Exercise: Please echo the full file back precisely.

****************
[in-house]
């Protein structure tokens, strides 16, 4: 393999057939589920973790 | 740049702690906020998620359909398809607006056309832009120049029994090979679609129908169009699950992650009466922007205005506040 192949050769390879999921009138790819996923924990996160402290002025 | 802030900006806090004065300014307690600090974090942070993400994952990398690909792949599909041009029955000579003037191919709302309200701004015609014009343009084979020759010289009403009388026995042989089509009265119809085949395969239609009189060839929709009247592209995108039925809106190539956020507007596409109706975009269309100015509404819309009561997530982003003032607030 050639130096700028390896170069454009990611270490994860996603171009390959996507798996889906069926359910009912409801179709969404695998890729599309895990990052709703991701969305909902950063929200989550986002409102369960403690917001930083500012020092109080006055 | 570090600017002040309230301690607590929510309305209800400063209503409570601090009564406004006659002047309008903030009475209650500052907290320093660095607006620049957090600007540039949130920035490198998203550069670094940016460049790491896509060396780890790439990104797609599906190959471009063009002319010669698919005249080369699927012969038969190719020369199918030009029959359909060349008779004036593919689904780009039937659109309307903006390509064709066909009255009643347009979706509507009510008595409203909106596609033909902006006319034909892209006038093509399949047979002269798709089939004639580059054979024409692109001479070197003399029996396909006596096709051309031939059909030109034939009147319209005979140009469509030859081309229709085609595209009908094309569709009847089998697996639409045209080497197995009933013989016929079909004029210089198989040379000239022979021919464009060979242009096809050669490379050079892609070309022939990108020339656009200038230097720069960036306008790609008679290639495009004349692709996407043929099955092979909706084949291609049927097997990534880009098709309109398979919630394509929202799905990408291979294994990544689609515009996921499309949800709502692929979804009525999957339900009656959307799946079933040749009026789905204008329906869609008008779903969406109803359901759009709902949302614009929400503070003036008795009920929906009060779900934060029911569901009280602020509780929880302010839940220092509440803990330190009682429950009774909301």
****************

[in-house]
């Protein structure tokens, strides 16, 4: 393999057939589920973790 | 740049702690906020998620359909398809607006056309832009120049029994090979679609129908169009699950992650009466922007205005506040 192949050769390879999921009138790819996923924990996160402290002025 | 802030900006806090004065300014307690600090974090942070993400994952990398690909792949599909041009029955000579003037191919709302309200701004015609014009343009084979020759010289009403009388026995042989089509009265119809085949395969239609009189060839929709009247592209995108039925809106190539956020507007596409109706975009269309100015509404819309009561997530982003003032607030 050639130096700028390896170069454009990611270490994860996603171009390959996507798996889906069926359910009912409801179709969404695998890729599309895990990052709703991701969305909902950063929200989550986002409102369960403690917001930083500012020092109080006055 | 570090600017002040309230301690607590929510309305209800400063209503409570601090009564406004006659002047309008903030009475209650500052907290320093660095607006620049957090600007540039949130920035490198998203550069670094940016460049790491896509060396780890790439990104797609599906190959471009063009002319010669698919005249080369699927012969038969190719020369199918030009029959359909060349008779004036593919689904780009039937659109309307903006390509064709066909009255009643347009979706509507009510008595409203909106596609033909902006006319034909892209006038093509399949047979002269798709089939004639580059054979024409692109001479070197003399029996396909006596096709051309031939059909030109034939009147319209005979140009469509030859081309229709085609595209009908094309569709009847089998697996639409045209080497197995009933013989016929079909004029210089198989040379000239022979021919464009060979242009096809050669490379050079892609070309022939990108020339656009200038230097720069960036306008790609008679290639495009004349692709996407043929099955092979909706084949291609049927097997990534880009098709309109398979919630394509929202799905990408291979294994990544689609515009996921499309949800709502692929979804009525999957339900009656959307799946079933040749009026789905204008329906869609008008779903969406109803359901759009709902949302614009929400503070003036008795009920929906009060779900934060029911569901009280602020509780929880302010839940220092509440803990330190009682429950009774909301």